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By Michael Goldstein
By Dennis Romero
By Sarah Fenske
By Matthew Mullins
By Patrick Range McDonald
By LA Weekly
By Dennis Romero
By Simone Wilson
My Audition Conditions: GIRL. Brooklyn. Jewish. GIRL. Sexual, smart, outspoken. Apparently extremely, unbelievably, incredibly, threatening. (Peep!) My audition spot, 11:20. Following Robin Williams. My managers (Lehman Brothers) should have postponed the evening. Ennyway .
As usual, Robin went way over the 20-minute time allowance. By midnight, the word fuck had lost its meaning. Dick and balls echoed like a ronde. Pussy was merely a substitute for “um.” He was stellar. The audience was shredded, spent, splayed. I was hoping the guys from the show would leave. They didn’t. Well, I thought, if they’re staying, I hope they understand the spot I’m in.
From ’73 to ’75, I was the hostess at a comedy club in New York. I was the one who always followed Richard Pryor, Lily Tomlin or Rodney Dangerfield when they dropped in. After the stars left the audience limp, the other comics would exit fast. I couldn’t because I was the paid hostess. I was left, and then I was on.
It’s me, Elayne.
So here’s how you do it: You turn into the skid. Turn into the skid, slowly get control of the vehicle, and then gently guide it to where you need to go (and try not to poop while doing this). Everyone who drives knows this. My upcoming spot was now nothing if not a potential traffic accident. If those Tonight Show protectors of America’s delicate sensibilities who had just gut-laughed their way through an hour of Williams’ cock-cuck-suck-pussy-balls didn’t know that, then they had no business working for the Department of Motor Vehicles. What I needed was someone to say, “C’mon folks, move along, show’s over, nothing to see here.” But there’s never a cop around when you need one. To avoid ending up in the center of a chalk outline, I turned into the skid.
“A very fine good evening, ladies and gentlemen,” I huffed tightly in my best Margaret Dumont. All that were missing were my ball gown and lorgnettes. “I must say I don’t approve. You look entirely spent, and I must apologize to you for what you were just subjected to in the name of quote unquote levity. If that is humor, then I am a herring.” Uncomfortable silence. Heading straight for the center divider. “Is that what passes for entertainment now?” I sputtered in umbrage, drawing myself up stiff. “Is this it, then? The coarsening of our dear republic? Ohhh, for the good old days, the days of lavender and lace, of gentlemen and ladies.”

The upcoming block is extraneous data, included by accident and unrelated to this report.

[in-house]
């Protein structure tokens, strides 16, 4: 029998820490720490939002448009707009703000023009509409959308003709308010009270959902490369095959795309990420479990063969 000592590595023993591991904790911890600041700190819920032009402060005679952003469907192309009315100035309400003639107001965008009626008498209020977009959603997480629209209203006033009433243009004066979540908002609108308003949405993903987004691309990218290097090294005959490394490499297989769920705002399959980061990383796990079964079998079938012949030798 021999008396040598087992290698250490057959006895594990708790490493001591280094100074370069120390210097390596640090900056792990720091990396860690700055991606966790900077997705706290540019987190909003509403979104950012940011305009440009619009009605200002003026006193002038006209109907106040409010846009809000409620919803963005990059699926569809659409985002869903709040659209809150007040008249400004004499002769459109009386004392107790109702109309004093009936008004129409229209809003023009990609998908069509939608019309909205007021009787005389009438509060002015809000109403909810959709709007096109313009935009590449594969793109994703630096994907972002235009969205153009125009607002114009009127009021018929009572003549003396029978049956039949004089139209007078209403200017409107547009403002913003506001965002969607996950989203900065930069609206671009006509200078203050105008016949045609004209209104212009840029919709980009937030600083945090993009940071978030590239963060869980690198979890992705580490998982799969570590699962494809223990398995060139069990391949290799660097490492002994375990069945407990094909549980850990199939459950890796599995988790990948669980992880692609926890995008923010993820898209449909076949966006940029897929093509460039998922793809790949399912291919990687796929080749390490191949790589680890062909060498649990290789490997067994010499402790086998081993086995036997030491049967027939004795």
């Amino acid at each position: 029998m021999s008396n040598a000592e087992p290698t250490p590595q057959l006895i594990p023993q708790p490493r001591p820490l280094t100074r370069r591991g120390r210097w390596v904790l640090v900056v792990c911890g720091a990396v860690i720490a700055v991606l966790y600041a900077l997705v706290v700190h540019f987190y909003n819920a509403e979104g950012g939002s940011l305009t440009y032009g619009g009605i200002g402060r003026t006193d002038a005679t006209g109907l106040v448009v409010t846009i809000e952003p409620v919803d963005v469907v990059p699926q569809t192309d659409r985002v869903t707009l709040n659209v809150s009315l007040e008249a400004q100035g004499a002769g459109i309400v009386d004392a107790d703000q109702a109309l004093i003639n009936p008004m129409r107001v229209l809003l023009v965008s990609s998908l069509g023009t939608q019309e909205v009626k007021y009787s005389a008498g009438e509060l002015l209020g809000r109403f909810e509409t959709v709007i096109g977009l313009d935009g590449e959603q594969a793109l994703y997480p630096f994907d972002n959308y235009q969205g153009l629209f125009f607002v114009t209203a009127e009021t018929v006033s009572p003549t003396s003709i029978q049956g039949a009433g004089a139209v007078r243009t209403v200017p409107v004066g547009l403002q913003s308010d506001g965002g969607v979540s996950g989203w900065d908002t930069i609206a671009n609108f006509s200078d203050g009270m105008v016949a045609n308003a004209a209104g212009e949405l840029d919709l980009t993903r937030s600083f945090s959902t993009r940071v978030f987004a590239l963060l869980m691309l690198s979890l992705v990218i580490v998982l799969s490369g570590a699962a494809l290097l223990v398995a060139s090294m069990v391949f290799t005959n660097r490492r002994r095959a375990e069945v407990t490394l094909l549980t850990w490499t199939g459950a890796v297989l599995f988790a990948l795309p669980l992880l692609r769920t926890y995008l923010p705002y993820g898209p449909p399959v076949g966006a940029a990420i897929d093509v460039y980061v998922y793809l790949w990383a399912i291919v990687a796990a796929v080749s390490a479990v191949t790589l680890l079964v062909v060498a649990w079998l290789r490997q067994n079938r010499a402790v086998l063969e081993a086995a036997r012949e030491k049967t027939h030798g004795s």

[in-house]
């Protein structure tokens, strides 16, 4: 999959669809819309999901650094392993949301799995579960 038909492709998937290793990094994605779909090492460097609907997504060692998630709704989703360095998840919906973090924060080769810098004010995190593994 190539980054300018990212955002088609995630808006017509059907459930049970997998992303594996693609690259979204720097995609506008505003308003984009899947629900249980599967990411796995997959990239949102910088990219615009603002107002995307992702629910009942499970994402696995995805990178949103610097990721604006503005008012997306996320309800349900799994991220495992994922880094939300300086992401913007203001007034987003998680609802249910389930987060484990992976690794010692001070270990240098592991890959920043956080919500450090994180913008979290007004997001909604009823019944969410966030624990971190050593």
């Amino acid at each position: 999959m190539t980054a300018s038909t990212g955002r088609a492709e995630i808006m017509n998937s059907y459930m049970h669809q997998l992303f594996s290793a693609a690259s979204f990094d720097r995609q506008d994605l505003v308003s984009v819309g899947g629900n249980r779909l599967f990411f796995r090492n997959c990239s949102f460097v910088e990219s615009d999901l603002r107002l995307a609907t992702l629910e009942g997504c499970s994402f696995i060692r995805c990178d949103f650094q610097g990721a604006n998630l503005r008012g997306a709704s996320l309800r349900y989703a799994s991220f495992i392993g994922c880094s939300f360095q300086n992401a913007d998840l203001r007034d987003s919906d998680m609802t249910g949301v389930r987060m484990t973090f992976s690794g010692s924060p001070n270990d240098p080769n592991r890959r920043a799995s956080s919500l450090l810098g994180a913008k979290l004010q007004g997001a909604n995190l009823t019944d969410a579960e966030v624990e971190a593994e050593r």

People were now looking around, not sure what to make of the melodrama. The wheels are starting to align. “Let me tell you how it used to be, when gentility prevailed. Why, not a week ago I had an ethereal evening of true delight. My gentleman friend arrived for me promptly, bearing lilies, sporting a cravat. He took my arm, escorted me to dine, to sip, to dance.” The audience had its energy back. People sat up to listen, exchanged looks, wondered if someone was going to throw a net over me. Gently turning the wheel. ... “We chatted, tittered, arrived home at a civil hour, whereupon I invited him in for a cup of herb tea, and then voraciously sucked his cock.”
Traction! Explosive laughter. I accelerated with all four wheels under me and cruised into my five minutes, windows down, hair blowing. Unfortunately, the Tonight Show CHP stood as one, and single-filed out of the club, missing my roof-rattling, perfectly clean set. Afterward, I cried outside as my managers called me self-destructive. It would be a full year of tow trucks and chilly nights before I got to audition again.
I was told once at a commercial audition, “Can you do that again but 75 percent less?” I thought, exactly 75 percent? After all that rigorous conservatory training in New York, I figured it was time to take an acting class, L.A. style. When I walked into Lesly Kahn’s “Comedy Intensive” in 2002 I was hoping she’d just hand me a stack of US Weeklys and a bloody mary and we’d be done with it. But on the first day, as we sat in the teacher’s living room, this familiar-looking girl raised her hand and asked if she might pass around a portfolio of pictures of herself. The girl proceeded to pass around the book, explaining: “Here’s one from my birthday party in Tokyo!” “Oh, this one is when I was Madonna for Halloween!” “Look, that’s the lingerie my boyfriend bought me on Valentine’s Day; I’m modeling it in the limo we rented that night.”
A girl next to me whispered, “Who the hell is this chick?” She wasn’t that famous yet, but I recognized her from the society pages I read so religiously. “Her name’s Paris Hilton,” I said. “Her dad owns all the Hilton hotels.”
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